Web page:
“I thought we were racing Mike Tyson,” Spearmon quipped.

Another Jamaican victory in women’s Sprint Medley, Kenya takes men’s Distance Medley

Jamaica handed the U.S. its first loss in the women’s competition in the USA vs. The World series. Nadine Palmer, Aleen Bailey, Sonita Sutherland and Kenia Sinclair combined to win the Sprint Medley Relay (200m-200m-400m-800m) in 3:37.61. A World All-Stars team was second in 3:39.16 and the U.S. was third in 3:41.08.

After Sinclair crossed the finish line after a 1:59.3 anchor, she was embraced by Bailey, who then jumped up and down and grabbed the front of her jersey with both hands to display to the crowd.

“A lot of Jamaicans in the U.S. don't get to see us run throughout the year so we tend to do a little extra to make sure we win for them at this event,” said Bailey, who competed in the Penn Relays while attending Vere Technical High School and a collegian at South Carolina.

“When you look into the stands you see a sea of black, green and gold.  The fans are amazing. They give you so much energy, they make you do your best.”

Prior to this year’s meet, the U.S. had only lost three races in the history of the USA vs. The World competition, to Jamaica in the 4x400m Relay in 2005 and Distance Medley losses to Kenya in 2006 and a World All-Stars team in 2007.

The U.S. came up short again in the Distance Medley on Saturday to a Kenyan team of Boaz Cheboiywo (1200m), Thomas Musembi (400m), Jackson Kivuna (800m) and Josephat Kithii (1600m), 9:29.79 to 9:30.66.

Manzano Repeats at College Relay Athlete of the Meet

University of Texas senior Leonel Manzano was named the Relay Athlete of the Meet after anchoring the Longhorns to victories in the Distance Medley and 4 x 1 Mile Relays for the second year in a row. Manzano is the first repeat winner since Kim Collins (SKN) of Texas Christian University in 2000-01.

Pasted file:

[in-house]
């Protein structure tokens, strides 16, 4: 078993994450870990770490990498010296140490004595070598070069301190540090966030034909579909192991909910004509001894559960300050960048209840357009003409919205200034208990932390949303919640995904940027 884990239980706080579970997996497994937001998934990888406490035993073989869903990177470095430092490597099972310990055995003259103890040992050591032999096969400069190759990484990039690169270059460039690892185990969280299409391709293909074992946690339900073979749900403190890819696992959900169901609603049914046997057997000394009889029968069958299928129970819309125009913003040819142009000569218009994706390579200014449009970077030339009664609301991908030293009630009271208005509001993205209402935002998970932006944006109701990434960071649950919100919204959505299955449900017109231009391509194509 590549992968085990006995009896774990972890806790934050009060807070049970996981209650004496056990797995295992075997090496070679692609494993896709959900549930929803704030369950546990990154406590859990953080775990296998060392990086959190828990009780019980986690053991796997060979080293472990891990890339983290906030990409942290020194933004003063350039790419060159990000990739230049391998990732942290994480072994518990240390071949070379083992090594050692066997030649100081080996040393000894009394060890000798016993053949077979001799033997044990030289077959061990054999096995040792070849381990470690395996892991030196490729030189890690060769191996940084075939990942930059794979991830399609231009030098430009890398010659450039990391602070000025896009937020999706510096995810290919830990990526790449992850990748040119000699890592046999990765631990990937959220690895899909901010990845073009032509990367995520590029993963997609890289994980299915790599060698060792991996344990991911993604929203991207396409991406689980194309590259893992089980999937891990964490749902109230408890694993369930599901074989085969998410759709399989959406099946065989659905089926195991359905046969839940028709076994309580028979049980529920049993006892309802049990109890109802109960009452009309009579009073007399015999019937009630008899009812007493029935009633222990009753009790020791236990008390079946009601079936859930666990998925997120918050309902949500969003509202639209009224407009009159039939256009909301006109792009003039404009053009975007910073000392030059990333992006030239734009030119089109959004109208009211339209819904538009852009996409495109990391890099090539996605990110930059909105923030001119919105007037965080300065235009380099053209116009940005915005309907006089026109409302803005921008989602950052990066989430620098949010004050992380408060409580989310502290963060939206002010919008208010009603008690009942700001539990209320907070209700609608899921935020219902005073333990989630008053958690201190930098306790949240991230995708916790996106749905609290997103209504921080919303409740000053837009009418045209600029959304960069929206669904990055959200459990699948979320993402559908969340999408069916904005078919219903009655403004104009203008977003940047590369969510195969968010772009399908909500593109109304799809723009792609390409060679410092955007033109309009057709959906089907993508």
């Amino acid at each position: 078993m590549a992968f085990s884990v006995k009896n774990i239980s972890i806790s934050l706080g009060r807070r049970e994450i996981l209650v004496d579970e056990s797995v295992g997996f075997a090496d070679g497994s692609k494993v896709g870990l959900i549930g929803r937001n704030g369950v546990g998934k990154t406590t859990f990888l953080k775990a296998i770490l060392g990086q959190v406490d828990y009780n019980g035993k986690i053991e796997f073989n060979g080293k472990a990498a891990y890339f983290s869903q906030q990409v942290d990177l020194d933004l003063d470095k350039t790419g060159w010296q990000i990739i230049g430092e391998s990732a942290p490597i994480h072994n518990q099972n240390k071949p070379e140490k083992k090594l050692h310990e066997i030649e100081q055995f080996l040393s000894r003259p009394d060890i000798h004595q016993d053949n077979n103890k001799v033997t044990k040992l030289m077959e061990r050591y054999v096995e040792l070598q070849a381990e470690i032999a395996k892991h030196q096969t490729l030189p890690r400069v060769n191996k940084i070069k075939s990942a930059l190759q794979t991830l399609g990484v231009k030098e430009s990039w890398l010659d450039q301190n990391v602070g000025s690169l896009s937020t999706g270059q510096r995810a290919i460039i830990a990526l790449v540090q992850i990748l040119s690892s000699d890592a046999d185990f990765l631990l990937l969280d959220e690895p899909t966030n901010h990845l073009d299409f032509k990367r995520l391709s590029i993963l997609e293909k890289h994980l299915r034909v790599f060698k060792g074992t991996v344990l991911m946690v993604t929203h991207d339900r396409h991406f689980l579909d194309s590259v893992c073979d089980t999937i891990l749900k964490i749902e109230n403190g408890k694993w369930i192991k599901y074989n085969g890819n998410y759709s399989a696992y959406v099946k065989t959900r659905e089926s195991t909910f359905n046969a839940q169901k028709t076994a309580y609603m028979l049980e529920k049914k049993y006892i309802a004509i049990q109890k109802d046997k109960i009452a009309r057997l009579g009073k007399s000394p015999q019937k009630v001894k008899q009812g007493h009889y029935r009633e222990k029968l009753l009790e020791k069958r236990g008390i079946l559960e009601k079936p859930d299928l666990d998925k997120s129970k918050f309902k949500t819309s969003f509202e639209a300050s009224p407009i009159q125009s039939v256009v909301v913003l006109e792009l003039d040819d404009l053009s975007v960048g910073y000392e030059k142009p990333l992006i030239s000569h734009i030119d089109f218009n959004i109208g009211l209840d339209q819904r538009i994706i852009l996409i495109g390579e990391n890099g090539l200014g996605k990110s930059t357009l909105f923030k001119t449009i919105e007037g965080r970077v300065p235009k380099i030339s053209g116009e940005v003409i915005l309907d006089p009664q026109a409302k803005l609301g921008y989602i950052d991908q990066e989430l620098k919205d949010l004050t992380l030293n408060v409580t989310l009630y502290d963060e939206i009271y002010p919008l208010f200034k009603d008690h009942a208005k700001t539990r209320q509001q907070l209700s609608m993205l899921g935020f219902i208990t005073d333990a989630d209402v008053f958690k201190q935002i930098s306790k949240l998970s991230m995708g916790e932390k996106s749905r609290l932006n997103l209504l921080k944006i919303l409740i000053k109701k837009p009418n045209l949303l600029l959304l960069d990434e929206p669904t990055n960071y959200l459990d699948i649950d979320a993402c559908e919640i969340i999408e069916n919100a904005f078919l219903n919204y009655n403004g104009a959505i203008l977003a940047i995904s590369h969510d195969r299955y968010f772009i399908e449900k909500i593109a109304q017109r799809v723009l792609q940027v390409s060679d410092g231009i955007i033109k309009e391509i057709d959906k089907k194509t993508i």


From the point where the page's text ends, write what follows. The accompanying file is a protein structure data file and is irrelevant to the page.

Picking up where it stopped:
Jonathan Jackson of TCU earned the honor for Individual Events. Johnson won the Triple Jump at 16.55m for the No. 10 mark in Penn Relays history and tie for the best collegiate mark this season. LaTavia Thomas of LSU was the Female Relay Athlete of the Meet and Kara Patterson was chosen for Individual events.

Thomas, who attended nearby West Catholic High in Philadelphia, ran the 800m anchor on LSU’s winning 4 x 800m and Sprint Medley Relays. Patterson threw 56.10m in the Javelin to move into second on the all-time meet list.

In the high school competition, male honorees were Alwayne Green of Manchester (JAM) and Nicholas Vena of Morristown (NJ).

Green ran a 1:53.0 split in the 4x800m Relay to help Manchester rally for a  7:43.22 win. Vena won the shot put with an all-time U.S. ninth grade record 19.37m.

Other Highlights

Saturday’s attendance of 49,831 was the second-highest total for any day and brought the three-day total to 113,302 for the No. 2 mark at Penn.

Candice Davis, the reigning World Indoor 60m Hurdles silver medalist, won the 100m hurdles in 13.02.  Kibwe Johnson won the men’s Hammer Throw at 73.77m and Bethany Hart was the women’s winner at 68.58m.

Kirby Lee for the IAAF